Chris’s Tour of the World’s Beers

Beer Terminology:

Bob Klein, author of "The Beer Lover's Rating Guide" (Workman Publishing) has laid out much of the important terms for the new beer afficianado to understand. I've selected some of the most commonly used and defined them here, so you will enjoy the ratings page all the more.


This is a fruity beer made in many varieties. Some might call this "tasty" or "complex" in approach. Ales almost always have some "fruity" overtones.  Ales are becoming more popular both at home and abroad. The color varies from very pale to a amber hue, sometimes rather deep in color. The aroma is important to the enjoyment of this drink and it is best to take a whiff of the fragrance as you drink. Balance and complexity of flavor are important.

Some of the worlds most complex and highly rated beers are Ales. The famous Chimay "Peres Trappist" Ales from Belgium come to mind immediately. Ales range from moderate alcohol to moderately high. The typical container for an Ale reflects the "aromatic" nature and is therefore a "tulip" shaped glass, to hold in the aromatic vapors rising off the brew.

Suitable for Intermediate Drinkers willing to "stretch" themselves


A milder, generally effervescent and slightly bitter drink. The name is believed to originally stem from German brewing practice of top-fermenting beer during storage (Lagern is a German work for 'storing'). Typically fermented using yeast on the top of the vat only (called top-fermenting). This results in modest levels of alcohol. Lagers are particularly popular in the United States where the typical beer lover is a drinker of Lager.

Lagers are generally served quite cold and do well in a glass where the bubbles can rise but which does not transmit heat to the drink. A typical beer mug is quite appropriate glassware for a Lager. A good idea to chill the mug before serving.

Suitable for Beginner


This is a fruit-enhanced beer. Typical creations have had added during the manufacture raspberries or apricot or peach fruit material creating a truly unusual brew. These are usually quite sweet for beer (NOT for wine, though, a wine lover might be disappointed!) and often quite effervescent. Worth drinking to find out about a truly unusual drink. Common in France and Belgium. Usually malty in undertones.

Intermediate Drinker looking for something far, far different


Perhaps the best known brew in the original thirteen colonies, this would have been the drink of the real Samuel Smith. Quite a strong bite can be had from some porters and very good manufacture is often the mark of a drink like this. The color ranges from deep amber to quite dark. The hue will probably be lighter than a Stout.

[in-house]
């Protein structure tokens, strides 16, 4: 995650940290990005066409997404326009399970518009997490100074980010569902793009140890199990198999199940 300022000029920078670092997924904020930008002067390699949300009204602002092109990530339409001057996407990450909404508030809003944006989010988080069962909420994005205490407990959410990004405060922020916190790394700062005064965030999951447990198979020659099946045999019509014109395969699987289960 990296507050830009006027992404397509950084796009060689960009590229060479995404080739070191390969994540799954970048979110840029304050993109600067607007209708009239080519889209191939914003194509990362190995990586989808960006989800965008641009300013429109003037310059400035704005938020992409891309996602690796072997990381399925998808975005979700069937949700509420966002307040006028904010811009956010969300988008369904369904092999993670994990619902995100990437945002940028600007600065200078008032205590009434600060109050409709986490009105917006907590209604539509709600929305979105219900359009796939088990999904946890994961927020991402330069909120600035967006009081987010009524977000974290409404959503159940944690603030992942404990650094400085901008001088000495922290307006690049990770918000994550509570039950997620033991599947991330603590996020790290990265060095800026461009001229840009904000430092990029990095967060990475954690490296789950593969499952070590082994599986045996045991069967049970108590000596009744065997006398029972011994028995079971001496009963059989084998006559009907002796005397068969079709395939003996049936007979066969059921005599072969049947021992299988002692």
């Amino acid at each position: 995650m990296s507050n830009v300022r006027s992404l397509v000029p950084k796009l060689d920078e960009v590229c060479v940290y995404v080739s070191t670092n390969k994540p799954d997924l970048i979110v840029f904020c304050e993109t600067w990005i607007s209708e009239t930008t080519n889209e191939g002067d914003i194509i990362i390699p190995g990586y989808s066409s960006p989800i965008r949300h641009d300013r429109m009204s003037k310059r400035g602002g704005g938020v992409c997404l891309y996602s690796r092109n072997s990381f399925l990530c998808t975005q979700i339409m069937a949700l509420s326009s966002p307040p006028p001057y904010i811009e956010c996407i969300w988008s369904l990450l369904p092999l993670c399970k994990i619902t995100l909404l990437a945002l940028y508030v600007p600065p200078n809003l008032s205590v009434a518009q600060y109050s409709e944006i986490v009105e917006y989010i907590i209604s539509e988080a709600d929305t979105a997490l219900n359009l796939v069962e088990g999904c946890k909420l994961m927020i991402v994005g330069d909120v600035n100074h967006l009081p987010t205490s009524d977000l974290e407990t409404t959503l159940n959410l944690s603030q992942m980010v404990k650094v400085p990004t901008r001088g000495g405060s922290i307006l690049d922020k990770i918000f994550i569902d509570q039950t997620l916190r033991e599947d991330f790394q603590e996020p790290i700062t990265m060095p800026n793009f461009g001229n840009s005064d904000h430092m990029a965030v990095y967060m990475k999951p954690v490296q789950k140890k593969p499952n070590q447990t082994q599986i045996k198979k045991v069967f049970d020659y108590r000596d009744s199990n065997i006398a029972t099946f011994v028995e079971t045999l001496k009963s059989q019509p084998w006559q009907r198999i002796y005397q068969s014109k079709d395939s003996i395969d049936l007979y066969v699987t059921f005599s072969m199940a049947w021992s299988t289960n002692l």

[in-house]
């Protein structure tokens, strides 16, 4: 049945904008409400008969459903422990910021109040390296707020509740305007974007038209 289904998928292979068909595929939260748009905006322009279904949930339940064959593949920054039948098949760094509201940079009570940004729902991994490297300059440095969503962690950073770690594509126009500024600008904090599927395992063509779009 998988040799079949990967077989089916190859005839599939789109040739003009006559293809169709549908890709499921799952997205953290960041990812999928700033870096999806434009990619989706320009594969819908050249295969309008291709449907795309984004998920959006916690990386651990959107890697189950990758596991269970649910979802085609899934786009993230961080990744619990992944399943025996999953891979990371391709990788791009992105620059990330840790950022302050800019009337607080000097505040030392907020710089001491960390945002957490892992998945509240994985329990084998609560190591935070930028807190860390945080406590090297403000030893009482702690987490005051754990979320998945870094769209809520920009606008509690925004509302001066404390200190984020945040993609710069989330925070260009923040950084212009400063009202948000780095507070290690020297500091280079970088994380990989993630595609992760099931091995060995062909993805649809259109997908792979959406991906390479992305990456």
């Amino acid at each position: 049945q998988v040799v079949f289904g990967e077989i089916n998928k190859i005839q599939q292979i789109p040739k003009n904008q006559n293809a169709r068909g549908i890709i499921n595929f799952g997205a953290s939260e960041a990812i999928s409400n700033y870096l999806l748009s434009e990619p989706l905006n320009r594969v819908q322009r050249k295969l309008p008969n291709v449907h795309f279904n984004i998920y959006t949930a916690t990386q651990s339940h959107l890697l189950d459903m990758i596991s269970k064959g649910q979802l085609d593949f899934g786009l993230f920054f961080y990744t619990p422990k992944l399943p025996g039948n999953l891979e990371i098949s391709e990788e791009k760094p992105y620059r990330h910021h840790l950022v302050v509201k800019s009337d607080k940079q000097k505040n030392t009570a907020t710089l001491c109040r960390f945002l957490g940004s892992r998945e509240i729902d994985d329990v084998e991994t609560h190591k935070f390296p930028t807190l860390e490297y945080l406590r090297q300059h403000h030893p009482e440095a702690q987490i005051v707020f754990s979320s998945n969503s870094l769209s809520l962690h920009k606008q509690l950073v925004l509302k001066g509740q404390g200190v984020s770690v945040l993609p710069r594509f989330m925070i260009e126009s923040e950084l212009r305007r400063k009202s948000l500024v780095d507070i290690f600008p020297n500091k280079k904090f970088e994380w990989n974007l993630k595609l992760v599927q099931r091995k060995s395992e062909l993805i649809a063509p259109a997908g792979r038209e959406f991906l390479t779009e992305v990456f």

The taste is similar to a Stout, reflecting the origin of the Stout (once Porters and Stouts were part of a broad class of drink popular in Britain). Once out of favor in England, now some excellent Porters may be had from regional breweries and from England. Drink it in a heavy glass container with an open top.

For Intermediate Drinkers to Move toward newer adventures


Quite a high impact "character" can usually be found in this highly roasted drink. Malt is burnt during the production of beer (much like coffee beans are roasted). The amount of browning done to the malt is and important part of the process.The rise of the Stout comes with machine development to allow for heavy,yet even roasting of the malt. The browning also brings out much of the sugars in the grain. This means that the darker brews are generally also the more strong in alcohol level.

Many Stouts are quite well made and the best ingredients frequently are used. Two broad kinds may be identified: Sweet Stouts such as Milk Stout or Oatmeal Stout and the Irish Dry Stout typified by Guiness Stouts. A good stout will provide some wallop in terms of the tartness, more in the Dry and less in the Sweet. Some start out bitter and wind up much sweeter in "aftertaste". The Sweet Stouts often were marketed as a "tonic" or as having "health" value.

Stouts are quite fascinating, rich in taste and often appeal to a beer connoisseur.

Intermediate to Advanced Drinker-The appropriate drink to develop a "taste" for the more bitter drinks


An example of a brew originating in the heart of Europe. A paler colored brew, this has much effervescence and needs serving cold. The typical glassware is cone shaped to allow the bubbles to rise up for visual effect and to release the fragrance of the brew. A balanced mix of hop bitter notes and malt are usually a part of the approach here. Can be quite a sophisticated drink when made by a master brewer


Malt Liquor

An example of the regulations causing a new category. This is simply an instance of the alcohol level exceeding that of the regulated varieties of beers such as Ale or Lager or Porter. The malts have been prepared so that the maximum fermentation occurred causing the alcohol level to be at least that of an English Stout, often somewhat more. This is still often a very accessible drink if a well made brew. The result varies considerably from make to make. Some very good drinks are considered Malt Liquors (Kirin Ichiban and Old English 800 are examples)

Varies generally accessible enough for an intermediate beer drinker